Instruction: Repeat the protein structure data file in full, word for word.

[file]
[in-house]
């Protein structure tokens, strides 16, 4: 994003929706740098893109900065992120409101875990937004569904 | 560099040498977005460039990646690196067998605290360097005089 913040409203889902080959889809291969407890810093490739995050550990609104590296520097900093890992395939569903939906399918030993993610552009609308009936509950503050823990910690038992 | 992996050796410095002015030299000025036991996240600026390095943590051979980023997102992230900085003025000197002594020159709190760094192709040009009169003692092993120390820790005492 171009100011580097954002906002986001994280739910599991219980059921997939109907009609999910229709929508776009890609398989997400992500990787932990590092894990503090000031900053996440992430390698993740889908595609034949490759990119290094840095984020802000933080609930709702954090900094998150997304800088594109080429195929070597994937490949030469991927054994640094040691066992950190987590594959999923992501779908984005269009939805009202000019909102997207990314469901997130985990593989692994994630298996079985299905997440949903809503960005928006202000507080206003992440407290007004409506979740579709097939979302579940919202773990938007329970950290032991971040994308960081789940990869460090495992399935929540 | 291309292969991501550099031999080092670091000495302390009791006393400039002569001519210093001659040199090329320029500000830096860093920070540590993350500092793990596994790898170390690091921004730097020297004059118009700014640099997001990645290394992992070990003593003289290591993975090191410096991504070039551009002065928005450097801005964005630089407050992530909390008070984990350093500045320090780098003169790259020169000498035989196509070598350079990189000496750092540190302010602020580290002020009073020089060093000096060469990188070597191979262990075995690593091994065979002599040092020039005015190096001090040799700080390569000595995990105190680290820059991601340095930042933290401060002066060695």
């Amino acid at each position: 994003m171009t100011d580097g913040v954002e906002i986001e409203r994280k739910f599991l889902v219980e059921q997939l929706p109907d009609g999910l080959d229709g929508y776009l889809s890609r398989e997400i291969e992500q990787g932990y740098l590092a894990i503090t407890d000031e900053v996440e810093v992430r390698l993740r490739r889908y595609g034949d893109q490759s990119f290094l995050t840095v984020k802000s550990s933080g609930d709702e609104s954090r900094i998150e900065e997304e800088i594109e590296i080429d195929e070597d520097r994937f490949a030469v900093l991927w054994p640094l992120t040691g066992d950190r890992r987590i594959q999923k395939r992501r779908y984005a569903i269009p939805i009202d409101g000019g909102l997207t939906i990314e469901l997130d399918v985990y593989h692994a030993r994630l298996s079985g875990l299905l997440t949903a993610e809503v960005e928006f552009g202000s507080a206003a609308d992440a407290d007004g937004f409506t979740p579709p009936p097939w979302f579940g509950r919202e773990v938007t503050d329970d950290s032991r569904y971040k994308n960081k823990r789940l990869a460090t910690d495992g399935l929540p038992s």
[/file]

[in-house]
């Protein structure tokens, strides 16, 4: 994003929706740098893109900065992120409101875990937004569904 | 560099040498977005460039990646690196067998605290360097005089 913040409203889902080959889809291969407890810093490739995050550990609104590296520097900093890992395939569903939906399918030993993610552009609308009936509950503050823990910690038992 | 992996050796410095002015030299000025036991996240600026390095943590051979980023997102992230900085003025000197002594020159709190760094192709040009009169003692092993120390820790005492 171009100011580097954002906002986001994280739910599991219980059921997939109907009609999910229709929508776009890609398989997400992500990787932990590092894990503090000031900053996440992430390698993740889908595609034949490759990119290094840095984020802000933080609930709702954090900094998150997304800088594109080429195929070597994937490949030469991927054994640094040691066992950190987590594959999923992501779908984005269009939805009202000019909102997207990314469901997130985990593989692994994630298996079985299905997440949903809503960005928006202000507080206003992440407290007004409506979740579709097939979302579940919202773990938007329970950290032991971040994308960081789940990869460090495992399935929540 | 291309292969991501550099031999080092670091000495302390009791006393400039002569001519210093001659040199090329320029500000830096860093920070540590993350500092793990596994790898170390690091921004730097020297004059118009700014640099997001990645290394992992070990003593003289290591993975090191410096991504070039551009002065928005450097801005964005630089407050992530909390008070984990350093500045320090780098003169790259020169000498035989196509070598350079990189000496750092540190302010602020580290002020009073020089060093000096060469990188070597191979262990075995690593091994065979002599040092020039005015190096001090040799700080390569000595995990105190680290820059991601340095930042933290401060002066060695």
């Amino acid at each position: 994003m171009t100011d580097g913040v954002e906002i986001e409203r994280k739910f599991l889902v219980e059921q997939l929706p109907d009609g999910l080959d229709g929508y776009l889809s890609r398989e997400i291969e992500q990787g932990y740098l590092a894990i503090t407890d000031e900053v996440e810093v992430r390698l993740r490739r889908y595609g034949d893109q490759s990119f290094l995050t840095v984020k802000s550990s933080g609930d709702e609104s954090r900094i998150e900065e997304e800088i594109e590296i080429d195929e070597d520097r994937f490949a030469v900093l991927w054994p640094l992120t040691g066992d950190r890992r987590i594959q999923k395939r992501r779908y984005a569903i269009p939805i009202d409101g000019g909102l997207t939906i990314e469901l997130d399918v985990y593989h692994a030993r994630l298996s079985g875990l299905l997440t949903a993610e809503v960005e928006f552009g202000s507080a206003a609308d992440a407290d007004g937004f409506t979740p579709p009936p097939w979302f579940g509950r919202e773990v938007t503050d329970d950290s032991r569904y971040k994308n960081k823990r789940l990869a460090t910690d495992g399935l929540p038992s």